exhibition- alimentaria

Source: Alimentaria

Alimentaria hosted 3,000 exhibitor companies from nearly 60 countries over four days

Seeds of growth are emerging for the global food industry as inflation begins to melt, new technology  becomes better utilised and developers research and launch long-awaited new products. But it’s not all golden, as The Grocer learnt at this year’s Alimentaria & Hostelco food and hospitality trade show in Barcelona this month. 

The show hosted 3,000 exhibitor companies from nearly 60 countries, with over 100,000 guests across four days to 21 March. According to many, the industry worldwide faces the same or similar issues from conflicts and weather anomalies, which both contribute to mounting supply chain issues.

Here are The Grocer’s main takeaways from one of Europe’s largest food industry events: 

Innovation is alive and well

It’s been a tough few years for food & drink producers, with Covid-19, the war in Ukraine and the subsequent economic crisis forcing the global fmcg industry to focus on surviving rather than necessarily thriving.

As consumers tightened their belts and narrowed down their shopping choices to the essentials, innovation became an afterthought. But now inflation is slowing down, NPD teams are ready to ramp up the excitement again for their customers.

“Companies are innovating a lot, not just in variety of product but also use of product”, said Mauricio Garcia de Quevedo, head of FIAB, Spain’s largest food and drink trade body.

This was evident at Alimentaria, which had a huge focus on innovation – including dedicated food & hospitality startup areas and many gen Z-approved fun products, like cocktail gummies and alternative seed butters.

meat free supermarket aisle vegan veggie vegetarian plantbased

Source: Getty Images

Plant-based convenience growth

Plant-based businesses may have taken a tumble in the UK last year, with the likes of Meatless Farm, VBites and Samworth Brothers becoming some of the most high-profile victims of the category’s slow, but the trend is far from over. If anything, it’s just beginning, says Carla Rodenas of Innova Market Insights.

Because consumers are increasingly trying to reduce their footprint, there are opportunities for brands to expand beyond the basic offerings of meat and fish alternatives like vegan sausages and meatballs by offering them something that their animal protein rivals already do very well – convenience.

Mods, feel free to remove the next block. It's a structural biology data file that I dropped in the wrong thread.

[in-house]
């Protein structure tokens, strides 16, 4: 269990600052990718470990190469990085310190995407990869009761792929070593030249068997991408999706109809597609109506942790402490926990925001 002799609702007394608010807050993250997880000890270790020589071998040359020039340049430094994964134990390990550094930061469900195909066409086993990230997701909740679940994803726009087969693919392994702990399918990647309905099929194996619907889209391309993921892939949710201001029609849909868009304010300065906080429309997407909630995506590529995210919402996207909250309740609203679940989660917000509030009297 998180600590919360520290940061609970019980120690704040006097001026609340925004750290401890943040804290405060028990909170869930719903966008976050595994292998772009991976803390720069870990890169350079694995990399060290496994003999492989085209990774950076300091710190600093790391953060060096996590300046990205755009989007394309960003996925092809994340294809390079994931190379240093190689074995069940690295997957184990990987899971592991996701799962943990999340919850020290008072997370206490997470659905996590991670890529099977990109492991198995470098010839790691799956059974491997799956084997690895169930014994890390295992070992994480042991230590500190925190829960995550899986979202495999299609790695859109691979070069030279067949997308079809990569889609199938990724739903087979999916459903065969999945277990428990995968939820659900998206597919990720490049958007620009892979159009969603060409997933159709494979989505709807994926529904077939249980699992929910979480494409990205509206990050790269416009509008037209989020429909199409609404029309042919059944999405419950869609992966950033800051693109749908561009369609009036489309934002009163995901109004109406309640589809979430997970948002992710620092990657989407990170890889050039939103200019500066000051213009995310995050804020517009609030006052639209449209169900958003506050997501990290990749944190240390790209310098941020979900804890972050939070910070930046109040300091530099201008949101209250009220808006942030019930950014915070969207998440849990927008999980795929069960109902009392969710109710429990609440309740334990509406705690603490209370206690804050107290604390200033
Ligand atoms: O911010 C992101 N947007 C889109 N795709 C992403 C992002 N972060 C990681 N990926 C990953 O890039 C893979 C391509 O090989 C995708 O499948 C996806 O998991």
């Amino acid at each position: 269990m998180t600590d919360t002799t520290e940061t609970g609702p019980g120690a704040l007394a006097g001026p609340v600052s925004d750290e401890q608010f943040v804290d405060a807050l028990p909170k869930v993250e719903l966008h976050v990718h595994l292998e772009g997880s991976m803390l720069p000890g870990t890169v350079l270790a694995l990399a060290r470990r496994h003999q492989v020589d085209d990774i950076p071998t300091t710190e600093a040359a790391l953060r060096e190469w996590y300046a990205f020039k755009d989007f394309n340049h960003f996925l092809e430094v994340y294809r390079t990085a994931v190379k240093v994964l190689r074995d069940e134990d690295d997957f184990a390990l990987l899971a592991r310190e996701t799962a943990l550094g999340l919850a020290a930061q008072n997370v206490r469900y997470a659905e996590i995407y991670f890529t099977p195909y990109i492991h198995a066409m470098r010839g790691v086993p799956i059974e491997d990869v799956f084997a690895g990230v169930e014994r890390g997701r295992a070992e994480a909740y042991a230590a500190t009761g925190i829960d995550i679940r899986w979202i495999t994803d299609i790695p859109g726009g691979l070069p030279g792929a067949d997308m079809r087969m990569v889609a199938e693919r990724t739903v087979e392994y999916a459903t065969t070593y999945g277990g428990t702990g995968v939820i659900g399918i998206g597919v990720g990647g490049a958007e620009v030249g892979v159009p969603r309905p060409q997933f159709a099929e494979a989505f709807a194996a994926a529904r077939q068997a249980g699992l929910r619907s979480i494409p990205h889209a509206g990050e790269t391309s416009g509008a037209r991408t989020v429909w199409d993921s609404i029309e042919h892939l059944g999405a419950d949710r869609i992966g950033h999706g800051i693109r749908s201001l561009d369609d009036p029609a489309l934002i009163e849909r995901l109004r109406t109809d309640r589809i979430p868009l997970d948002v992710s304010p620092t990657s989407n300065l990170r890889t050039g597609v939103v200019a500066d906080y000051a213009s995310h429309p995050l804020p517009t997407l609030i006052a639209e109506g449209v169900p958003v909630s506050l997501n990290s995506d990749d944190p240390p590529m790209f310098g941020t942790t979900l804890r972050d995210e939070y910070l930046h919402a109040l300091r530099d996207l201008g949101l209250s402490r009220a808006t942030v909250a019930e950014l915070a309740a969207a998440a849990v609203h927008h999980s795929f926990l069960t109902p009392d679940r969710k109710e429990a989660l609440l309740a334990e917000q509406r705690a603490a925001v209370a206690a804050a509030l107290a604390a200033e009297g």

Plant-based brands are only set to gain from making it easier for consumers to “not have to think much about how to cook or consume” their products, Rodenas says. There will therefore be growth in businesses offering shoppers new formats and applications of plant-based products, like exciting ready meals, finger foods and easy-to-prepare kits, Innova predicts.

farm technology innovation future robot tech

AI enters the chat

Everyone is talking about artificial intelligence (AI) – some are scared of how it could affect the grocery and hospitality industries, but most are curious to discover how it could help different sectors tackle challenges, like labour shortages and unpredictable weather.

Alimentaria MD Toni Valls says AI use is already “very real and being applied in the different stages of the value chain”, pointing to benefits such as increasing agricultural production and boosting productivity and reducing waste across the industry.

In service sectors like hospitality, AI is already changing the game, he says. In a restaurant setting, for instance, “you can predict demand depending on factors such as if it’s going to rain, if it’s a Tuesday or a Friday, or if Madrid and Barcelona are playing a match”.

While technology development has largely focused on robotics and automation in recent years, AI’s applications will be different, notes Hostelco president Pere Taberner Casellas. “AI will be used in a different way than we think about robots running around in a kitchen. We will get into concepts like food design using AI technology,” he believes. AI could also help attract different talent into the industry, Taberner Casellas says.

supplier supply chain tins

Supply chains under pressure

Also on the Alimentaria agenda were discussions about the increasing challenges supply chains face. Climate change remains a key issue affecting most food and drink producers in Spain (and indeed across much of the world). Sectors like olive oil and fruit & veg have been heavily affected by extreme weather conditions in the southern Mediterranean over the past two years, which in turn has knock-on effects on availability in Britain and other parts of Europe that rely on the south’s imports.

This, paired with still high inflationary pressures, is putting farmers’ livelihoods under threat. In an FIAB roundtable, suppliers voiced concerns over paper-thin margins, high input costs – including energy and transportation – and mounting competition from other countries like Morocco and Egypt. These issues are echoed by thousands of farmers across many other countries including the UK, France and Poland.

Ultimately, domestic supply chains need more support from their respective governments to be able to produce and transport enough food while abiding by a barrage of regulation and trade requirements, FIAB’s speakers warned.


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